The election for “the soul of our democracy” is also the battle for the soul of social media.
By Hunter Stephens 9/29/20
In the coming months, we will watch one of the most important elections to ever face the country unfold between Donal Trump and Joe Biden. The campaigns have been underway for a while now and both sides are continuing to put out daily messaging and ads on television and social media. Using platforms such as Twitter, Instagram, Facebook, and Snapchat to interact with voters, the two candidates and their campaigns have seen the need to use this type of media to engage their constituencies. However, what happens when these platforms decide that they no longer will support one of the candidate’s messaging?
One of Trump’s latest strategies has been attacking the absentee ballot and the use of mail-in voting. He has been encouraging voters not to trust that their mail-in ballots and instead to vote by mail and then voting additionally in person. Many experts have raised concerns with this messaging because voting twice is a serious issue that is also a federal crime. However, no matter the amount of explaining experts can do there are still many people who will only believe what they hear directly from the president himself or what is heavily circulated on social media. Where people get their information from is becoming a major issue in our society and is having a big impact on this election. We are now seeing social media platforms retaliate in a way we have never seen before.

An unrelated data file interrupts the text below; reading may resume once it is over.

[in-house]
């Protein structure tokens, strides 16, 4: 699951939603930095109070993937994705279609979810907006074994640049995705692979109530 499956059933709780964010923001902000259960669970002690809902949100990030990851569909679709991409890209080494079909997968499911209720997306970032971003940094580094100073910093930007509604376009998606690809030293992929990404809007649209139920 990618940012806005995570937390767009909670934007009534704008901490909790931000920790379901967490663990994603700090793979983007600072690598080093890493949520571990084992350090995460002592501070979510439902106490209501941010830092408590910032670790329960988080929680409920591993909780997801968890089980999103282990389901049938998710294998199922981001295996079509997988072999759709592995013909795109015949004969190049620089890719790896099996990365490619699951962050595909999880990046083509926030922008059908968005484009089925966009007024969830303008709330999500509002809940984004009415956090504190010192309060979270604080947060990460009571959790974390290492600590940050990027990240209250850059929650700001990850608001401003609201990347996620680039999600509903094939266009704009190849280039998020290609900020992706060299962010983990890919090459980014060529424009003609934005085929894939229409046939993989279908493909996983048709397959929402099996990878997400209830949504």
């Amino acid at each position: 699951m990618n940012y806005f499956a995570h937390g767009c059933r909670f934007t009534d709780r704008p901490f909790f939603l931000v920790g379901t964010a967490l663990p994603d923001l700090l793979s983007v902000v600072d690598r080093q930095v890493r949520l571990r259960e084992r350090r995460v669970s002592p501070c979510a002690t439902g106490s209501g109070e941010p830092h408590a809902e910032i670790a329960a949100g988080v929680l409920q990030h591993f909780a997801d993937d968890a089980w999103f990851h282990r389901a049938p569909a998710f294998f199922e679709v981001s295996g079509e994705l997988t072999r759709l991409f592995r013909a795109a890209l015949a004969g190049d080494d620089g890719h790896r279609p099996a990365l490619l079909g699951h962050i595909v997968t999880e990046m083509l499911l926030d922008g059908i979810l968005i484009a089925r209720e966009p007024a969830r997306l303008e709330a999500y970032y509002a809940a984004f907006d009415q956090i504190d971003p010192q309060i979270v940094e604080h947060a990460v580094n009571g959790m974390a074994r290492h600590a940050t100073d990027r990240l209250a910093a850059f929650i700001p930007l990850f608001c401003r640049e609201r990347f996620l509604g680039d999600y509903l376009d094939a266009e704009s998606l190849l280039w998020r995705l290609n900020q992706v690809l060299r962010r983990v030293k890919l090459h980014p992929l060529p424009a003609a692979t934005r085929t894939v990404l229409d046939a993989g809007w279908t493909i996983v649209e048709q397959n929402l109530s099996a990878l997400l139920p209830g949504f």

Both Facebook and Twitter have begun to include warnings on both candidate’s posts about voting with additional information for consumers to read that explains the laws about voting and how the process works. The hope of these efforts is that individuals will not be misguided by what is being said by the president and that the election will take place in the fairest and easy way possible. This action is being taken as these platforms feel that they have an ethical responsibility to qualify certain content that is being published on their sites. The moral dilemma here is that the platforms are not attempting to look like they are biased to one political leaning or the other and have a duty to uphold all speech on their sites in the interest of protecting the first amendment. However, there is also a duty that these platforms have in ensuring information that is seen as news, such as the President of the United States’ direct communication with the American people, is truthful. This has to be done to ensure that social media is not used as a weapon to spread misinformation leading up to the election.
I believe tags like these are important because there is a growing number of voters who get their news directly from online sources. If the president was communicating to the public through a print or broadcast source I believe similar annotations would be attached as it is a journalist’s responsibility to ensure the information that they are reporting is truthful. This connects directly to what we are discussing this week in class about the relationship between innovations and regulations. As Twitter and Facebook become the new sources of news media for the country, they need to begin to regulate themselves and stay accountable to the standards that are expected of reputable news outlets.